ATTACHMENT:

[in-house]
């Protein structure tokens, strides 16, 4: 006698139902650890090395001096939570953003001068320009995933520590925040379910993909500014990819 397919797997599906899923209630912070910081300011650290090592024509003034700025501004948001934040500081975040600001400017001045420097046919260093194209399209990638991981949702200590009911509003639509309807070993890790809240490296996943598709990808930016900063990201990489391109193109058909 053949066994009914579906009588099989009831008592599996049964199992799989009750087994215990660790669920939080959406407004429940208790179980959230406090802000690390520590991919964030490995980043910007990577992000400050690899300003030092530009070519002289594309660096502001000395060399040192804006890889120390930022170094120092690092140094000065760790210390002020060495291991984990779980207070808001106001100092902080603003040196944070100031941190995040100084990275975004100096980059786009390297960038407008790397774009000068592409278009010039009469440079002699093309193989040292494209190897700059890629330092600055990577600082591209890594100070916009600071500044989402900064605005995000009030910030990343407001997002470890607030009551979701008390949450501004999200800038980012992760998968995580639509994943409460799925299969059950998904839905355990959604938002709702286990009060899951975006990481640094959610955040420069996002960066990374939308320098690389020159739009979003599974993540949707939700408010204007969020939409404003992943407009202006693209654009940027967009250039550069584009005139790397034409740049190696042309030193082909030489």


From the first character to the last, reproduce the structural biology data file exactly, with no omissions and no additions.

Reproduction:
[in-house]
């Protein structure tokens, strides 16, 4: 006698139902650890090395001096939570953003001068320009995933520590925040379910993909500014990819 397919797997599906899923209630912070910081300011650290090592024509003034700025501004948001934040500081975040600001400017001045420097046919260093194209399209990638991981949702200590009911509003639509309807070993890790809240490296996943598709990808930016900063990201990489391109193109058909 053949066994009914579906009588099989009831008592599996049964199992799989009750087994215990660790669920939080959406407004429940208790179980959230406090802000690390520590991919964030490995980043910007990577992000400050690899300003030092530009070519002289594309660096502001000395060399040192804006890889120390930022170094120092690092140094000065760790210390002020060495291991984990779980207070808001106001100092902080603003040196944070100031941190995040100084990275975004100096980059786009390297960038407008790397774009000068592409278009010039009469440079002699093309193989040292494209190897700059890629330092600055990577600082591209890594100070916009600071500044989402900064605005995000009030910030990343407001997002470890607030009551979701008390949450501004999200800038980012992760998968995580639509994943409460799925299969059950998904839905355990959604938002709702286990009060899951975006990481640094959610955040420069996002960066990374939308320098690389020159739009979003599974993540949707939700408010204007969020939409404003992943407009202006693209654009940027967009250039550069584009005139790397034409740049190696042309030193082909030489």